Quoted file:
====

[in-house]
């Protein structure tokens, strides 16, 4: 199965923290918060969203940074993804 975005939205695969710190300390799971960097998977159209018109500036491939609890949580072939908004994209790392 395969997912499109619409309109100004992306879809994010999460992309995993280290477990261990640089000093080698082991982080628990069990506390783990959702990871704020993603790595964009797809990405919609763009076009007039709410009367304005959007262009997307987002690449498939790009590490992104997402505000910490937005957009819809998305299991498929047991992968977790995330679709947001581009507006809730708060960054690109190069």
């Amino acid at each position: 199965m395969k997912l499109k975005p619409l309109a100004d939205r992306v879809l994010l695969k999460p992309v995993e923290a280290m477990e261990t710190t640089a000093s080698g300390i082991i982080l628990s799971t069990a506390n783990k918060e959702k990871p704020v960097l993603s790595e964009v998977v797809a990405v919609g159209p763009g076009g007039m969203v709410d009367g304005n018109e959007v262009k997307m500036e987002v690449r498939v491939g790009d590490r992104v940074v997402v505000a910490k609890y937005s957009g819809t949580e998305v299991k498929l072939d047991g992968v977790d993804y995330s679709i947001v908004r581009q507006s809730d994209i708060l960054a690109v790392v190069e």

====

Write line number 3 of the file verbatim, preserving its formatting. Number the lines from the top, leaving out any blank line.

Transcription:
């Amino acid at each position: 199965m395969k997912l499109k975005p619409l309109a100004d939205r992306v879809l994010l695969k999460p992309v995993e923290a280290m477990e261990t710190t640089a000093s080698g300390i082991i982080l628990s799971t069990a506390n783990k918060e959702k990871p704020v960097l993603s790595e964009v998977v797809a990405v919609g159209p763009g076009g007039m969203v709410d009367g304005n018109e959007v262009k997307m500036e987002v690449r498939v491939g790009d590490r992104v940074v997402v505000a910490k609890y937005s957009g819809t949580e998305v299991k498929l072939d047991g992968v977790d993804y995330s679709i947001v908004r581009q507006s809730d994209i708060l960054a690109v790392v190069e």